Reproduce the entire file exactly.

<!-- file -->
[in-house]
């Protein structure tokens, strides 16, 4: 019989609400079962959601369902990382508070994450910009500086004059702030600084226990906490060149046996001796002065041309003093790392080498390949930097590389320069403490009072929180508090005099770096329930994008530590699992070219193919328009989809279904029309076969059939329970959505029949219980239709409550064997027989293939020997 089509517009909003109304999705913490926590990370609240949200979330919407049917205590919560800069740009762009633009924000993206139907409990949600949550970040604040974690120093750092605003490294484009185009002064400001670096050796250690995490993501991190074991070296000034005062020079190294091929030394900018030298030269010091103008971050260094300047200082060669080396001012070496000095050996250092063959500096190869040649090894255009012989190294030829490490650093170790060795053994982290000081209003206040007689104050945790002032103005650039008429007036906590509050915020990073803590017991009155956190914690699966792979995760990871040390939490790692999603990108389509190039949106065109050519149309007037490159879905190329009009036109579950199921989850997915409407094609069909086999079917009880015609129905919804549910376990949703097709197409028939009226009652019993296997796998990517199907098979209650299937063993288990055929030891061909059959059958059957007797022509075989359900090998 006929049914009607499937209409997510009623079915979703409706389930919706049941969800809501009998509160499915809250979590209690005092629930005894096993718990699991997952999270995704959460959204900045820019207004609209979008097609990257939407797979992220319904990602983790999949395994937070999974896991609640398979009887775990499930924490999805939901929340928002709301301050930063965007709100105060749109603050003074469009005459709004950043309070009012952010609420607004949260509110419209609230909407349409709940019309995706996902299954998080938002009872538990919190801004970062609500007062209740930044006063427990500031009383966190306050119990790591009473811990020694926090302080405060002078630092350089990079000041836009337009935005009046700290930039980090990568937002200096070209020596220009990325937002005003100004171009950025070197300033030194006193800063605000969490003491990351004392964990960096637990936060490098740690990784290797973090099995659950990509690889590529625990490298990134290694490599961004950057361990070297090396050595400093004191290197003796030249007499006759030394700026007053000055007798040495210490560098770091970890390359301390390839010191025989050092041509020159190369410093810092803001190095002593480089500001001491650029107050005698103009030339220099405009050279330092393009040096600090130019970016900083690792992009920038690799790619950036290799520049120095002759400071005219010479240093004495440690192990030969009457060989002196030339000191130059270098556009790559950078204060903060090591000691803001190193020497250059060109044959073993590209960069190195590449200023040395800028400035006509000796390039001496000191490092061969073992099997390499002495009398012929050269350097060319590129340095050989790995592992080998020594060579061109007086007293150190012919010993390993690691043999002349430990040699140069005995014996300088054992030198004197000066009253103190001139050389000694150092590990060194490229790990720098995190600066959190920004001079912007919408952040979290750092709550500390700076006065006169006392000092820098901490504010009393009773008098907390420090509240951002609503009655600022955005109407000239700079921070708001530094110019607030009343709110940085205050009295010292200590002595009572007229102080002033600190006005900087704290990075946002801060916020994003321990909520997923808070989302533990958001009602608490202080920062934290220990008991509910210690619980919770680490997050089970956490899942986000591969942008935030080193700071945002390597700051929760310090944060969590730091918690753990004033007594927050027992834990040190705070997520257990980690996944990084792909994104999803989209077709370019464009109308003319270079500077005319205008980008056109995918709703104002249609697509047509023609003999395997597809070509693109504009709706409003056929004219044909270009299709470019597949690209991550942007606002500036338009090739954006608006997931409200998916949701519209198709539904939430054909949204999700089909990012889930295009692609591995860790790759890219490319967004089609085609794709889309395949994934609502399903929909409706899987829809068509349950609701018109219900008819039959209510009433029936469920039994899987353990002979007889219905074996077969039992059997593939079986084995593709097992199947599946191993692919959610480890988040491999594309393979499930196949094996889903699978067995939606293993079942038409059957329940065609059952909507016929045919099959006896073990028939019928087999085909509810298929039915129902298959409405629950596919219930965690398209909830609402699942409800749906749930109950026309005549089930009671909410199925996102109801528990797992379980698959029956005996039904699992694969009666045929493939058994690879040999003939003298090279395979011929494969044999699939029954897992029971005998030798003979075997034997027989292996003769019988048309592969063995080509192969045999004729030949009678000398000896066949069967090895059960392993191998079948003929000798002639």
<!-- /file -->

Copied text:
[in-house]
């Protein structure tokens, strides 16, 4: 019989609400079962959601369902990382508070994450910009500086004059702030600084226990906490060149046996001796002065041309003093790392080498390949930097590389320069403490009072929180508090005099770096329930994008530590699992070219193919328009989809279904029309076969059939329970959505029949219980239709409550064997027989293939020997 089509517009909003109304999705913490926590990370609240949200979330919407049917205590919560800069740009762009633009924000993206139907409990949600949550970040604040974690120093750092605003490294484009185009002064400001670096050796250690995490993501991190074991070296000034005062020079190294091929030394900018030298030269010091103008971050260094300047200082060669080396001012070496000095050996250092063959500096190869040649090894255009012989190294030829490490650093170790060795053994982290000081209003206040007689104050945790002032103005650039008429007036906590509050915020990073803590017991009155956190914690699966792979995760990871040390939490790692999603990108389509190039949106065109050519149309007037490159879905190329009009036109579950199921989850997915409407094609069909086999079917009880015609129905919804549910376990949703097709197409028939009226009652019993296997796998990517199907098979209650299937063993288990055929030891061909059959059958059957007797022509075989359900090998 006929049914009607499937209409997510009623079915979703409706389930919706049941969800809501009998509160499915809250979590209690005092629930005894096993718990699991997952999270995704959460959204900045820019207004609209979008097609990257939407797979992220319904990602983790999949395994937070999974896991609640398979009887775990499930924490999805939901929340928002709301301050930063965007709100105060749109603050003074469009005459709004950043309070009012952010609420607004949260509110419209609230909407349409709940019309995706996902299954998080938002009872538990919190801004970062609500007062209740930044006063427990500031009383966190306050119990790591009473811990020694926090302080405060002078630092350089990079000041836009337009935005009046700290930039980090990568937002200096070209020596220009990325937002005003100004171009950025070197300033030194006193800063605000969490003491990351004392964990960096637990936060490098740690990784290797973090099995659950990509690889590529625990490298990134290694490599961004950057361990070297090396050595400093004191290197003796030249007499006759030394700026007053000055007798040495210490560098770091970890390359301390390839010191025989050092041509020159190369410093810092803001190095002593480089500001001491650029107050005698103009030339220099405009050279330092393009040096600090130019970016900083690792992009920038690799790619950036290799520049120095002759400071005219010479240093004495440690192990030969009457060989002196030339000191130059270098556009790559950078204060903060090591000691803001190193020497250059060109044959073993590209960069190195590449200023040395800028400035006509000796390039001496000191490092061969073992099997390499002495009398012929050269350097060319590129340095050989790995592992080998020594060579061109007086007293150190012919010993390993690691043999002349430990040699140069005995014996300088054992030198004197000066009253103190001139050389000694150092590990060194490229790990720098995190600066959190920004001079912007919408952040979290750092709550500390700076006065006169006392000092820098901490504010009393009773008098907390420090509240951002609503009655600022955005109407000239700079921070708001530094110019607030009343709110940085205050009295010292200590002595009572007229102080002033600190006005900087704290990075946002801060916020994003321990909520997923808070989302533990958001009602608490202080920062934290220990008991509910210690619980919770680490997050089970956490899942986000591969942008935030080193700071945002390597700051929760310090944060969590730091918690753990004033007594927050027992834990040190705070997520257990980690996944990084792909994104999803989209077709370019464009109308003319270079500077005319205008980008056109995918709703104002249609697509047509023609003999395997597809070509693109504009709706409003056929004219044909270009299709470019597949690209991550942007606002500036338009090739954006608006997931409200998916949701519209198709539904939430054909949204999700089909990012889930295009692609591995860790790759890219490319967004089609085609794709889309395949994934609502399903929909409706899987829809068509349950609701018109219900008819039959209510009433029936469920039994899987353990002979007889219905074996077969039992059997593939079986084995593709097992199947599946191993692919959610480890988040491999594309393979499930196949094996889903699978067995939606293993079942038409059957329940065609059952909507016929045919099959006896073990028939019928087999085909509810298929039915129902298959409405629950596919219930965690398209909830609402699942409800749906749930109950026309005549089930009671909410199925996102109801528990797992379980698959029956005996039904699992694969009666045929493939058994690879040999003939003298090279395979011929494969044999699939029954897992029971005998030798003979075997034997027989292996003769019988048309592969063995080509192969045999004729030949009678000398000896066949069967090895059960392993191998079948003929000798002639």